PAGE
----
Caerlaverock wetlands and horses in the water

Away this week for a few days visiting friends in the historic town of Dumfries, originally a medieval town and famous for the Scottish poet Robert Burns , while the surrounding area features places where Robert The Bruce, King of Scotland lived. A highlight  of our visit was when we went to Caerlaverock Wetlands. This is a nature reserve where, in the winter, 60,000 barnacle geese arrive from Norway. You can see the geese rising in great flocks along the shore and you can hear the cries of the geese as they take to flight and then land again. There are several hides on the reserve from which you can see varieties of geese, swans and ducks. On our visit, there was a rare sighting of a green winged teal which had arrived from North America. The men we met who told us about this rare sighting had travelled 3 hours to see this bird. Interestingly, they referred to each others as birders i.e. not twitchers which we might use. The first photo below is of the swans and geese seen from one of the hides. It was taken on my phone as I (aaaah!) forgot to take my camera.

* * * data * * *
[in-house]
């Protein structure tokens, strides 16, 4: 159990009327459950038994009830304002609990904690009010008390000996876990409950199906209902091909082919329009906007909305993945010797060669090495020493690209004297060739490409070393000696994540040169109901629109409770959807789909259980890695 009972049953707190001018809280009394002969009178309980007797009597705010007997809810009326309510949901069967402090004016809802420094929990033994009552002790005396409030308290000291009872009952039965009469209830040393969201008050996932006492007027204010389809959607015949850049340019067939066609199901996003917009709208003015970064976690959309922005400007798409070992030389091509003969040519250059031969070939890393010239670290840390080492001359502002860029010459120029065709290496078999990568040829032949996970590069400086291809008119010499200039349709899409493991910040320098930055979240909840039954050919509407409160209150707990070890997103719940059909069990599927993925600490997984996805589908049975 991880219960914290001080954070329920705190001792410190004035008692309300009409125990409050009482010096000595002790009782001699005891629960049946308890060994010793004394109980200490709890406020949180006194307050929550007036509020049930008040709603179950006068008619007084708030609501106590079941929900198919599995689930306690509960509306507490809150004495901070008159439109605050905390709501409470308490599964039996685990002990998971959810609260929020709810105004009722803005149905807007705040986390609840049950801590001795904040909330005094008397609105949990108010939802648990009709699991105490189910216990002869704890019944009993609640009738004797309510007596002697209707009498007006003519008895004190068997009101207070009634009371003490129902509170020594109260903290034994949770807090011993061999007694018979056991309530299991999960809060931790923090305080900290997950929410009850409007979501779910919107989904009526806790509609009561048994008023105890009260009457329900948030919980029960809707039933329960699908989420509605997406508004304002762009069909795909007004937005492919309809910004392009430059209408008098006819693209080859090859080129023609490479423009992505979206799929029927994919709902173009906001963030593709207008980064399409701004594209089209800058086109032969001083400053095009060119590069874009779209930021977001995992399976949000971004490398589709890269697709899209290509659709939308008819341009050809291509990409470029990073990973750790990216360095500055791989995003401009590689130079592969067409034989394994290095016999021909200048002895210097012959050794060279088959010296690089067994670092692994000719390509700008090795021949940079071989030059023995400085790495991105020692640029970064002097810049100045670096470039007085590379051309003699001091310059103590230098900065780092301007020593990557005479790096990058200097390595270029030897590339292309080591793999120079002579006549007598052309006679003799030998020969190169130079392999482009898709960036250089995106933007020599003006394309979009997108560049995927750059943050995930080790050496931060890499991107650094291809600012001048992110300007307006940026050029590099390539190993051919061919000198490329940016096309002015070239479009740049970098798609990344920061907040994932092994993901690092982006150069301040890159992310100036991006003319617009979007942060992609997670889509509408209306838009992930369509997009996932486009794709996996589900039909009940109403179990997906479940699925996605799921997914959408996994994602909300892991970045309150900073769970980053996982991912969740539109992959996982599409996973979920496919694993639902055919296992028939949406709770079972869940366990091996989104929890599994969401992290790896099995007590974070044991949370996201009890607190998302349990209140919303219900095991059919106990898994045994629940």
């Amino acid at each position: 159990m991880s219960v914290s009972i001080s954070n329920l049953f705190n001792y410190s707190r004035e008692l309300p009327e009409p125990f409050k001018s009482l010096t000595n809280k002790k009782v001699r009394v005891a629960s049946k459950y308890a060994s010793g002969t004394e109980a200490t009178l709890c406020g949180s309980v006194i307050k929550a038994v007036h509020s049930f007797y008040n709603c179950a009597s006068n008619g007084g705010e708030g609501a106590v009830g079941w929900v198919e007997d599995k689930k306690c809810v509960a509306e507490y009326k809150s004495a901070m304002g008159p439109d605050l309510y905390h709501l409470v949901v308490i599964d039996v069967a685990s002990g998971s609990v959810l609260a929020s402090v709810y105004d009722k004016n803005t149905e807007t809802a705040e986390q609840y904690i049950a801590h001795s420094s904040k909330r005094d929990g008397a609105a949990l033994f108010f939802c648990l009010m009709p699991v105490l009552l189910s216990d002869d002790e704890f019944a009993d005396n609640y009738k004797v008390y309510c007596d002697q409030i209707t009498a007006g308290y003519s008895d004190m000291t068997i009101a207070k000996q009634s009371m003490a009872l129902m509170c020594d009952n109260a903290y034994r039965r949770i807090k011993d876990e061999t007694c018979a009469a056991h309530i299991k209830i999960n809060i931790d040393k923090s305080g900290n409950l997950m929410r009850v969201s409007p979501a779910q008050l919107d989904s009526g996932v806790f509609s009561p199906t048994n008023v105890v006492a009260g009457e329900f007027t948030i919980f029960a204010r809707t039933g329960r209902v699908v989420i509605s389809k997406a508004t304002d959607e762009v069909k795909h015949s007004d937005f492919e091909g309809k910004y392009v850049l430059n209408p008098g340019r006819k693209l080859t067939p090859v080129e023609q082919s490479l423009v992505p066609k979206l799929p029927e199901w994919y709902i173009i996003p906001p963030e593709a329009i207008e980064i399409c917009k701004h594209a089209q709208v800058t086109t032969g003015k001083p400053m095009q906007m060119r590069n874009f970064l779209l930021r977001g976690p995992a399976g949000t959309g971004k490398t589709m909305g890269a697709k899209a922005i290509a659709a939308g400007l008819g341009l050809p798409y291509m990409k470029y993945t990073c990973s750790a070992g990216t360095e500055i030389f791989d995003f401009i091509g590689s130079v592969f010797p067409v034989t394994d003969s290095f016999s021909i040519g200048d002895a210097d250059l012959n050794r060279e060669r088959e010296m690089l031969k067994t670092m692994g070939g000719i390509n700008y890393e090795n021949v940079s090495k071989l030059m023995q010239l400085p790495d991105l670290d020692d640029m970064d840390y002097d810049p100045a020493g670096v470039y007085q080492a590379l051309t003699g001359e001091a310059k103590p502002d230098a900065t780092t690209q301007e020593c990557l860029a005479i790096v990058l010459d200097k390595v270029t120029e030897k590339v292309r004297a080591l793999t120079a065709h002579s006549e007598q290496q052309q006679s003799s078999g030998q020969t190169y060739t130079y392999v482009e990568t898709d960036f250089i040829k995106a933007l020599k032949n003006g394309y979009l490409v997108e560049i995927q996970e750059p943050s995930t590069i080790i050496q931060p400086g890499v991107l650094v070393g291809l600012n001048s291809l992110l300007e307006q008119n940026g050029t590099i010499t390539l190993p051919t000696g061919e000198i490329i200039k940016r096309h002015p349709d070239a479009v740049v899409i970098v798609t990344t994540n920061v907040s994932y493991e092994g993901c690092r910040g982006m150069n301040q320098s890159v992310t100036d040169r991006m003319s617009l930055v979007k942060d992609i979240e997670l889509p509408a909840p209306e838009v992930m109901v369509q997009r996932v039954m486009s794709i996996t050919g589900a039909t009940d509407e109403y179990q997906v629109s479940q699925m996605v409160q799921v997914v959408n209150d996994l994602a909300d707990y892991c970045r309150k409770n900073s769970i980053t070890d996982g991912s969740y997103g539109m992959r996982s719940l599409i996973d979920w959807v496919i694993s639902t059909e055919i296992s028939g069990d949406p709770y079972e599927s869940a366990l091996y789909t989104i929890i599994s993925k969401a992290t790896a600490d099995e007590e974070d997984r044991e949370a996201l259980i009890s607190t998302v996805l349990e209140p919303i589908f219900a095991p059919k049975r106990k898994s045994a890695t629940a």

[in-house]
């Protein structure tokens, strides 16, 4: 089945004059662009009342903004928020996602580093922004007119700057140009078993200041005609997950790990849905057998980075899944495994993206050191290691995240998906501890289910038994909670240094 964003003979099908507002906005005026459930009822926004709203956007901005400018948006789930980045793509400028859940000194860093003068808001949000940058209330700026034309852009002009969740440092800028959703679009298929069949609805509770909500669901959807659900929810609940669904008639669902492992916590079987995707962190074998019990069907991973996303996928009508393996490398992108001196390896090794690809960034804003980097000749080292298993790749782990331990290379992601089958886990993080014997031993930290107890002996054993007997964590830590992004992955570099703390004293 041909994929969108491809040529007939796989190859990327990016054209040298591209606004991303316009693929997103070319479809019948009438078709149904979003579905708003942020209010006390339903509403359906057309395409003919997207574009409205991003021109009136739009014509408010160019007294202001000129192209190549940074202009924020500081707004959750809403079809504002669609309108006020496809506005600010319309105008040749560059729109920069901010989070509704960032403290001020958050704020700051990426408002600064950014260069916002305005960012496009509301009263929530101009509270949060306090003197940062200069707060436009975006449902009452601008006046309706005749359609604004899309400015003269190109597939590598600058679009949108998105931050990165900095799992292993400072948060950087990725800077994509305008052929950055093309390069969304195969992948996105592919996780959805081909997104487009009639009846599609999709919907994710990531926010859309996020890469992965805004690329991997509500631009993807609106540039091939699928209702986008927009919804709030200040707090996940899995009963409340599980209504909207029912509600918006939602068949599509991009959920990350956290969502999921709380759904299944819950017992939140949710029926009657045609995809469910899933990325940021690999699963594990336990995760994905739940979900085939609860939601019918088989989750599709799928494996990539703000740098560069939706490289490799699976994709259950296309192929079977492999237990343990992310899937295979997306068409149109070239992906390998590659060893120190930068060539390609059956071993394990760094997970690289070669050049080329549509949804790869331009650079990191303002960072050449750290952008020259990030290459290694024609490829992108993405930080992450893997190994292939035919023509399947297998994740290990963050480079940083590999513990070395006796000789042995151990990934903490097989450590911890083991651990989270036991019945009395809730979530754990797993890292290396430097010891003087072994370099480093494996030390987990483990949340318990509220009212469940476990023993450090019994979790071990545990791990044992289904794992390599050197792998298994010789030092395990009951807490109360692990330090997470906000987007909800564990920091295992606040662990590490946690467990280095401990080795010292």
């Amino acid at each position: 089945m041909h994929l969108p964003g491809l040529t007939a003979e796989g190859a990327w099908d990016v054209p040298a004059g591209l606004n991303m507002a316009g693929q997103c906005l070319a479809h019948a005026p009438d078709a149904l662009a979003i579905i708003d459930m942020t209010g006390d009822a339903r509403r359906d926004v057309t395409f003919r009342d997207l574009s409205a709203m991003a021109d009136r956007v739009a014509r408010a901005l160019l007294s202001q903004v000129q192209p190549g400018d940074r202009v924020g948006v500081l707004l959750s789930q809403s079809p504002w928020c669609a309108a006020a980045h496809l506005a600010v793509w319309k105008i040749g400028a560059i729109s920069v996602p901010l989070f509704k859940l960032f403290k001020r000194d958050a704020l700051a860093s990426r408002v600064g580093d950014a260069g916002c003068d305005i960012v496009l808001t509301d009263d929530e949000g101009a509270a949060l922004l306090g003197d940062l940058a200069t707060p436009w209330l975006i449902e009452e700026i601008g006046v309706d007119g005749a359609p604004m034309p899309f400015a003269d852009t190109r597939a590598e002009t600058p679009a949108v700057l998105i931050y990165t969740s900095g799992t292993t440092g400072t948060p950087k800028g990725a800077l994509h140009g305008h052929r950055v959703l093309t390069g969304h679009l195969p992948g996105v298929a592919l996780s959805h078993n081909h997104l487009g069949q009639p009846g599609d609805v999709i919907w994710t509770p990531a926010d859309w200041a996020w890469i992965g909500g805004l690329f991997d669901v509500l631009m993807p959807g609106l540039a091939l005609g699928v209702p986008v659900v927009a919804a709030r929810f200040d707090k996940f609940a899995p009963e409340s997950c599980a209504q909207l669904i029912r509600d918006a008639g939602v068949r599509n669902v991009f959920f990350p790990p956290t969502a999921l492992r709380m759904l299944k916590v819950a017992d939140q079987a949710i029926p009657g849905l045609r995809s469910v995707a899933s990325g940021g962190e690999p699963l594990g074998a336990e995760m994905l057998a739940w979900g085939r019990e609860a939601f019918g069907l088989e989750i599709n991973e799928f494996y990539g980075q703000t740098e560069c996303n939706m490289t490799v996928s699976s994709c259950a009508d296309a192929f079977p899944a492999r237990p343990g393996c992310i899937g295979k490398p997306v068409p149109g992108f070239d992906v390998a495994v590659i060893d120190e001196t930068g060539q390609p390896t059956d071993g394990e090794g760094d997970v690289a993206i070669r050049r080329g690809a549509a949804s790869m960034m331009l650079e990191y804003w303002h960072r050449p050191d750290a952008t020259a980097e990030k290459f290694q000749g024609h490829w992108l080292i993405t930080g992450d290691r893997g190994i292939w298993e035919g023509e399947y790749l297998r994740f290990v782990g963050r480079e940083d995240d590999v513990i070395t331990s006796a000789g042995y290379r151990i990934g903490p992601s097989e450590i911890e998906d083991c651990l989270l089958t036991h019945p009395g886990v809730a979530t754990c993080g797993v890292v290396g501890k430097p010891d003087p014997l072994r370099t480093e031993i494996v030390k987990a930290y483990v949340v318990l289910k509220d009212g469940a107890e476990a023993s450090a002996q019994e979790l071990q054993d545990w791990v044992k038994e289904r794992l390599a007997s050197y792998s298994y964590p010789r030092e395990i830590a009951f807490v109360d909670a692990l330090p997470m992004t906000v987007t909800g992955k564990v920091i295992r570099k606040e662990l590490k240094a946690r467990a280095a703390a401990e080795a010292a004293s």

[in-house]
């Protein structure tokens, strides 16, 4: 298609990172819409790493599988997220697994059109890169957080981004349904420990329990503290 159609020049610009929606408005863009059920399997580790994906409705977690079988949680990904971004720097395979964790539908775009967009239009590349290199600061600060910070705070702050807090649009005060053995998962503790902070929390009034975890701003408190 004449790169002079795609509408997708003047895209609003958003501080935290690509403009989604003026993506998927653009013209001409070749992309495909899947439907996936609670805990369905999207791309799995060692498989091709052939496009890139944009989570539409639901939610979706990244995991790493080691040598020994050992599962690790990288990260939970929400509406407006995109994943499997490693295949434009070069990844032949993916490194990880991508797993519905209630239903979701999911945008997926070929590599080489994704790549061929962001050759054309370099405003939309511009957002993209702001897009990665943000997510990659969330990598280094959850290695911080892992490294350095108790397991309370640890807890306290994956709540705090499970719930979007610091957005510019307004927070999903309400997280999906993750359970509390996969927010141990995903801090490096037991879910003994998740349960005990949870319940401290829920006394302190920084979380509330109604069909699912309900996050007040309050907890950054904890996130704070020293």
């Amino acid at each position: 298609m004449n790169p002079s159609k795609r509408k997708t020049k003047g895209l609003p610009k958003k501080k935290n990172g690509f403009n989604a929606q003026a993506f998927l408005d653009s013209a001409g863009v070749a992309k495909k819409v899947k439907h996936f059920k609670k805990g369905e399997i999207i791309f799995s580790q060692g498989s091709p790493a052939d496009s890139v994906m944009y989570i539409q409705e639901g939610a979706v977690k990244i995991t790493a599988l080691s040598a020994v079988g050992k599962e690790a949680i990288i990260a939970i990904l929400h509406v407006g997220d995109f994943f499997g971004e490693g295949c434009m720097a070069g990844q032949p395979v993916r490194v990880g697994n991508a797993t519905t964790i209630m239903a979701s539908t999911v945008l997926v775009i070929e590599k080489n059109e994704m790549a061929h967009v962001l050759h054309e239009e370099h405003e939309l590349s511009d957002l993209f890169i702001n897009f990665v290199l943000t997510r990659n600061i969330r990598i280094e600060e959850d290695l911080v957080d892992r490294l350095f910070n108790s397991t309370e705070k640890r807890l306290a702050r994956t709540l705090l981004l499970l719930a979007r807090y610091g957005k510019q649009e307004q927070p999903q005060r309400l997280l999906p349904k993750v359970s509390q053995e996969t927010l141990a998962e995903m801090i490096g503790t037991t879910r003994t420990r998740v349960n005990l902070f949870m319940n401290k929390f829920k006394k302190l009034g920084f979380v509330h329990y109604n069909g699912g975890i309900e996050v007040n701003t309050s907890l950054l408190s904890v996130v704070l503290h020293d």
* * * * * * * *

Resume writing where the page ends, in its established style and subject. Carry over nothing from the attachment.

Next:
Out for a walk yesterday on a beautiful autumn day here in Dunbar, to the White Sands, so called because of the very light coloured sands there, particularly in the summer. We came across 2 people on horses at the edge of the sea and it was a lovely sight to see the horses against the calm blue sea and very gentle waves. It’s a very attractive walk anyway but this just added another elegant touch. The 2nd photo shows one of the horses and its rider.

Swans at Caerlaverock Wetlands

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